Arthroscopy is a surgical procedure that allows orthopaedic surgeons to see inside a joint and fix abnormalities there. The term "arthroscopy" is derived from two Greek words: "arthro" (joint) and "skopein" (examination) (to look). The term directly translates to "to look into the joint." An orthopaedic surgeon creates a small incision in the patient's skin and inserts pencil-sized equipment with a small lens and lighting system to magnify and illuminate the structures inside the joint. Light is transmitted to the end of the arthroscope that is introduced into the joint through fibre optics. The surgeon can see the interior of the joint through this extremely small incision rather than the bigger incision required for open surgery by attaching the arthroscope to a miniature camera.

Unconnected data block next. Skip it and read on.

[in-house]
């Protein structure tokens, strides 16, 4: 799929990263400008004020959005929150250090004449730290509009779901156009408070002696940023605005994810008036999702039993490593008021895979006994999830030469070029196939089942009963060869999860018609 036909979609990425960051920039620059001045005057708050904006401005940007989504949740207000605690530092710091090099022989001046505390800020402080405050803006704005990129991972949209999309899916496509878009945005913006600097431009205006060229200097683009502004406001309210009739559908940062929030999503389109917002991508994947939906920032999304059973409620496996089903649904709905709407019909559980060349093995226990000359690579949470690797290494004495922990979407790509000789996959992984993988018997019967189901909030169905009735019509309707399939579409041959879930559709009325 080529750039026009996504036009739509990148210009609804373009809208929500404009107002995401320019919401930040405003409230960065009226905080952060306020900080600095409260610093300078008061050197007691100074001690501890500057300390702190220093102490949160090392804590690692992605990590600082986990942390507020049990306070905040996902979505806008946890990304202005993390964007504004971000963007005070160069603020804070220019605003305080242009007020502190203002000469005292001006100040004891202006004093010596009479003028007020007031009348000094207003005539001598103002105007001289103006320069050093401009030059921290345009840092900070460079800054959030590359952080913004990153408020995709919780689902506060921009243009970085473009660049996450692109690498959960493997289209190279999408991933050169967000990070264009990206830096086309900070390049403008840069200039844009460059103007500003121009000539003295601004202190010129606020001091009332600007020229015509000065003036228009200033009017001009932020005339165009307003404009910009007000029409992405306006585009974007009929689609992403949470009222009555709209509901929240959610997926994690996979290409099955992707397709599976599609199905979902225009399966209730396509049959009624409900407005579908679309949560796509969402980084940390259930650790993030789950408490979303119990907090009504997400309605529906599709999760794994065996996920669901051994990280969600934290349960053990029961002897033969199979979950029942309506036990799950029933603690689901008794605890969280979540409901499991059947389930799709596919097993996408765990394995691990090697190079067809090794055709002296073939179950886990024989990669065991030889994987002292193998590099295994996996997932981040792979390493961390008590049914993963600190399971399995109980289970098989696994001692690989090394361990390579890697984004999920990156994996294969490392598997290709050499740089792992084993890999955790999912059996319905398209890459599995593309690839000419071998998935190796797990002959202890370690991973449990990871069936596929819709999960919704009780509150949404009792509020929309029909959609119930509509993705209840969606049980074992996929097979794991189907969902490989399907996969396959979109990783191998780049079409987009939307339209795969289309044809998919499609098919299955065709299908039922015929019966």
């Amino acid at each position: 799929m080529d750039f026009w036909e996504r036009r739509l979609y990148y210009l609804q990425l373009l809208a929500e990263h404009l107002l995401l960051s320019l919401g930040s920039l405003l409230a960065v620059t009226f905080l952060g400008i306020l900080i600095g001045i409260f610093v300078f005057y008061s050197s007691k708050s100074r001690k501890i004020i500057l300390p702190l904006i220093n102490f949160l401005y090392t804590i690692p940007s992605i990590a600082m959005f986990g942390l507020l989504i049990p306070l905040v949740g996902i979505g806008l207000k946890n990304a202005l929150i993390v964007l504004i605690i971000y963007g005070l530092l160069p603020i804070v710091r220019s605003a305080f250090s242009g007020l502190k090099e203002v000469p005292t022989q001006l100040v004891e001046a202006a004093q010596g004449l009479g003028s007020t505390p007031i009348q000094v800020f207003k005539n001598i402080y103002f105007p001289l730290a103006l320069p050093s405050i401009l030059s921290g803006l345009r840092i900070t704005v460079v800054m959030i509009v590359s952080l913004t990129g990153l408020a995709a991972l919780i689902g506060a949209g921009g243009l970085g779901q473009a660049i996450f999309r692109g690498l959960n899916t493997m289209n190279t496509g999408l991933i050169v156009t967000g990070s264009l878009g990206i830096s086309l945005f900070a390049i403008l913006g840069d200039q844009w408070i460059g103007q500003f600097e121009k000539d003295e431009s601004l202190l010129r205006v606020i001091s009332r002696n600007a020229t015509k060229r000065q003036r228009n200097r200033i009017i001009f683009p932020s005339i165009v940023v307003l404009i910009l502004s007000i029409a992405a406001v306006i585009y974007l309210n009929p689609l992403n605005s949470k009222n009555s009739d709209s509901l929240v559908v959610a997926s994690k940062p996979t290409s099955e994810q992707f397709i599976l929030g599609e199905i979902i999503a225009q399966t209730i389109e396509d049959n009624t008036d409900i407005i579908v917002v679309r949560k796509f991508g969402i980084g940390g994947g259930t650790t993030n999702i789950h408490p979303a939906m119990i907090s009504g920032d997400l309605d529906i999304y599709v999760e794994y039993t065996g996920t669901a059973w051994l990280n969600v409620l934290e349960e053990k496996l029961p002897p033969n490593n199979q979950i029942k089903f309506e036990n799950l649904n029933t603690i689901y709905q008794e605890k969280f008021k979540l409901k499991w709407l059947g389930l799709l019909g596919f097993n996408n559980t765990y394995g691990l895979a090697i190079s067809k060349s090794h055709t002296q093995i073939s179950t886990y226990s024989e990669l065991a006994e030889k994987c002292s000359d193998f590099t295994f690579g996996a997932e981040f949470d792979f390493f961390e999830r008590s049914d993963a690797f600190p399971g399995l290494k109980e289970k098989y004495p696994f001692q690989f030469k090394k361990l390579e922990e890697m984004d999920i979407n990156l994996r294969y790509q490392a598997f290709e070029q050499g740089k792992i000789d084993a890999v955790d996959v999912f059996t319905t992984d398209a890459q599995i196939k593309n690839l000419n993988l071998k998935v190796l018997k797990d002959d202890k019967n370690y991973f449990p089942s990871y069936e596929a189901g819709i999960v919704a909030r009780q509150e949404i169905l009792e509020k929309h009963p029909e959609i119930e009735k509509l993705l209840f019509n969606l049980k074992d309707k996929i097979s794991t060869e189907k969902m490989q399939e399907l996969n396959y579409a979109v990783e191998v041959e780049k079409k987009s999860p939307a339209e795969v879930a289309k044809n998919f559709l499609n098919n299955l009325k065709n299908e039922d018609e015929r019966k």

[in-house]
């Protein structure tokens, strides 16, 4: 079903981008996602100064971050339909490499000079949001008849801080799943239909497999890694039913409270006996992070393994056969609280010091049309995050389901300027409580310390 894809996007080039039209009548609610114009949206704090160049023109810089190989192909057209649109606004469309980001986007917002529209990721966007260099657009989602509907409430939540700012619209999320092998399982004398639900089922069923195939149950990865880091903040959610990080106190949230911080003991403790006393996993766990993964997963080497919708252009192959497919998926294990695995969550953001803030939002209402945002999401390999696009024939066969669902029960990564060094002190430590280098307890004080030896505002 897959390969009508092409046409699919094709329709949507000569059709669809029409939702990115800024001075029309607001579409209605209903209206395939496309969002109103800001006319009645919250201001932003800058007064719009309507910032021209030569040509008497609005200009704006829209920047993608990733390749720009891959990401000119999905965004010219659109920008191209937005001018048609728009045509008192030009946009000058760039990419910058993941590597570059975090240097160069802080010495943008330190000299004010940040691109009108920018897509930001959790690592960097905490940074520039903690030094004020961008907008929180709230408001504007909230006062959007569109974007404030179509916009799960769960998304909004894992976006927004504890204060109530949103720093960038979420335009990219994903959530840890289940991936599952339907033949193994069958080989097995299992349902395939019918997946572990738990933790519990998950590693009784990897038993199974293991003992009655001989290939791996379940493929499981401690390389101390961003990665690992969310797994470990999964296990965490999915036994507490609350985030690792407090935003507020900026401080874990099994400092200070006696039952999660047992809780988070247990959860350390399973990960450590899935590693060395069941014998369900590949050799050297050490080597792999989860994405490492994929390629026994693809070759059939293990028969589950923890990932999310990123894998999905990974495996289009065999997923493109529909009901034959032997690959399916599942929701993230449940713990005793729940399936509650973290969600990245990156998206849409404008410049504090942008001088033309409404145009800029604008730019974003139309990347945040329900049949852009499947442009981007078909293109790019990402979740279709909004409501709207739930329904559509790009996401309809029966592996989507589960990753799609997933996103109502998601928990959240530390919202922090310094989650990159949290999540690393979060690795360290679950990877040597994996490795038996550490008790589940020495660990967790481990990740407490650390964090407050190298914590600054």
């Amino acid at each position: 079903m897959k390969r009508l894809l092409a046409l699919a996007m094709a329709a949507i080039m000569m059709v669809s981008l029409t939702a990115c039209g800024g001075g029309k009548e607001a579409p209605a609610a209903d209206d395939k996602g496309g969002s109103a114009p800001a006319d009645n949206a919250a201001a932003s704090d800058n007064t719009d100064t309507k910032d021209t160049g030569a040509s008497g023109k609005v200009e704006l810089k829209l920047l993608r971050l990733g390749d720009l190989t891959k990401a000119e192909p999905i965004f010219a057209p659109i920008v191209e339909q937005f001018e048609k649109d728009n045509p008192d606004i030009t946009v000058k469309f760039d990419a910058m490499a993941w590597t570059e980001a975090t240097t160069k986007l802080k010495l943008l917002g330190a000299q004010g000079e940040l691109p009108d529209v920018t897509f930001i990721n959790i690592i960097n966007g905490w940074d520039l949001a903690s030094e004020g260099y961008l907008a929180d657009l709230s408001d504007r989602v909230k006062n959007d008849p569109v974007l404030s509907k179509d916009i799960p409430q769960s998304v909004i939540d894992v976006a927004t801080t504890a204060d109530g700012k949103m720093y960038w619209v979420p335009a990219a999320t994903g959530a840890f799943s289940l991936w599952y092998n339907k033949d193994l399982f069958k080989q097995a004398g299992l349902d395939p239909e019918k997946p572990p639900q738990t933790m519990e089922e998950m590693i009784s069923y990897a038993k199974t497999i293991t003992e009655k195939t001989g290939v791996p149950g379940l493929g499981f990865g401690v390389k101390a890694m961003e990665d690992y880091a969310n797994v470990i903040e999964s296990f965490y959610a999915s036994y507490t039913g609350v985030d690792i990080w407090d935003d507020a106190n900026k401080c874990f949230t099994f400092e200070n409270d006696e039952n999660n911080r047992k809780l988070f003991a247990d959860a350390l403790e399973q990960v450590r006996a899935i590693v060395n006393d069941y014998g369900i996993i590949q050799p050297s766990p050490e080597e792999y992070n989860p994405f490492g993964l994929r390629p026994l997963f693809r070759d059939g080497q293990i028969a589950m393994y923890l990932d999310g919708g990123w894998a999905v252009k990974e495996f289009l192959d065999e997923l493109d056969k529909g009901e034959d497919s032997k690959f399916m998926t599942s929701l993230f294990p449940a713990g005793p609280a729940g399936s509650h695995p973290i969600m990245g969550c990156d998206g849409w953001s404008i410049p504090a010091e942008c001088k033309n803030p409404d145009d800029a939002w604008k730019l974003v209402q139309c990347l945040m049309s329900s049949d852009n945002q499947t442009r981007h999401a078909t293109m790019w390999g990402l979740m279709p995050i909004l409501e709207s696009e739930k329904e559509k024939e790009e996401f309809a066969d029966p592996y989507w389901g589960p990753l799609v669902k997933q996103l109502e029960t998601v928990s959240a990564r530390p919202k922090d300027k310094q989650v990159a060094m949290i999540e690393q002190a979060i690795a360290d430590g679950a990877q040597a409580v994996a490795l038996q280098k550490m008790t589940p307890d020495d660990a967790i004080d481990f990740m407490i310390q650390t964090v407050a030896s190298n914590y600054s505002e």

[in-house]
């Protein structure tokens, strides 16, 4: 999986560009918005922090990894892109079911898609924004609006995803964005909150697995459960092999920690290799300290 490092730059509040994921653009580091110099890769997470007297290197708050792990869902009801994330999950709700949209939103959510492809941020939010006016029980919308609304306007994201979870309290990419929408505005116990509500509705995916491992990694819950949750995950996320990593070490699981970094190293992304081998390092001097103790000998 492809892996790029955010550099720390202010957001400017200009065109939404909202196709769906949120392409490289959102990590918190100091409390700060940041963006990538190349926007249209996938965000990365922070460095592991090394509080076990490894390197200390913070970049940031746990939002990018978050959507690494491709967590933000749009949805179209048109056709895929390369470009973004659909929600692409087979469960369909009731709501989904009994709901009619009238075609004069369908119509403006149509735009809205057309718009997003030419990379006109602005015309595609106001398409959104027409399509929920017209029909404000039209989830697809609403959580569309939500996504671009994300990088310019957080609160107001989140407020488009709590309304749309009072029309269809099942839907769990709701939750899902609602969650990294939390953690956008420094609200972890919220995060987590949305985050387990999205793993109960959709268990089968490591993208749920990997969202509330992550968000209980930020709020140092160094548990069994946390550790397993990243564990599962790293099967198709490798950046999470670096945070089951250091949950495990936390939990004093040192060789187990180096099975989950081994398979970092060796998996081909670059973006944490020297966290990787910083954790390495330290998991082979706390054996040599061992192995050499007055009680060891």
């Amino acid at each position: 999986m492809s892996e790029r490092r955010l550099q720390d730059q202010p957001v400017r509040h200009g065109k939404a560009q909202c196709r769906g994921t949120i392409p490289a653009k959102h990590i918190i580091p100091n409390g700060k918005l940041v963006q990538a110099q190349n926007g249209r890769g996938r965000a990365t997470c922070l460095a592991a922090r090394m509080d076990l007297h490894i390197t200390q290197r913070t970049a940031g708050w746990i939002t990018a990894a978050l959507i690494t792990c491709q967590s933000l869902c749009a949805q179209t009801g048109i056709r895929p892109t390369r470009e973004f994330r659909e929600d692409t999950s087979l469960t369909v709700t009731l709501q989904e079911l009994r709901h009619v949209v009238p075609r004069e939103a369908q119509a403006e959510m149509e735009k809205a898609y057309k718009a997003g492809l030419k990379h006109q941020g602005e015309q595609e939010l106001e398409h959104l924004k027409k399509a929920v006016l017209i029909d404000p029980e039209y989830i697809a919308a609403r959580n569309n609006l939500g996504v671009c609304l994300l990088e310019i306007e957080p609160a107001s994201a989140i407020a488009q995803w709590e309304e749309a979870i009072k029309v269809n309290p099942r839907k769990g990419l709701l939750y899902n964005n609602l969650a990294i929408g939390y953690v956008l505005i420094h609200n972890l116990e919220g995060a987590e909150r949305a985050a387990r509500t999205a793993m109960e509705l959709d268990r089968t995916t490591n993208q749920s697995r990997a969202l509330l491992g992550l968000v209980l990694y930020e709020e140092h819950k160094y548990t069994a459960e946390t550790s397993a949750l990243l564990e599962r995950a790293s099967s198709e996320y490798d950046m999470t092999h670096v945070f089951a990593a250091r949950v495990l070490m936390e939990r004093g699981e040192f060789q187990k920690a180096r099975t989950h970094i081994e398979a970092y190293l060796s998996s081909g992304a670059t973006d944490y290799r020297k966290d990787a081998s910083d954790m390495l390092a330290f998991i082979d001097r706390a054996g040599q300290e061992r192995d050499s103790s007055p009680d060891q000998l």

Arthroplasty is a type of orthopaedic surgery in which the articular surface of a musculoskeletal joint is replaced, modified, or realigned using osteotomy or another method. It is a non-surgical therapy used to reduce pain and restore joint function following damage caused by arthritis or another sort of trauma. The surgical replacement of an arthritic, destructive, or necrotic joint or joint surface with a prosthesis has been the most successful and prevalent form of arthroplasty for the last 45 years. The prosthesis is designed to mimic the movement of a healthy, normal joint. The most common types of arthroplasties are knee and hip replacements, although surgeons can also perform arthroplasty on other joints such as the elbow, wrist, ankle, and shoulder.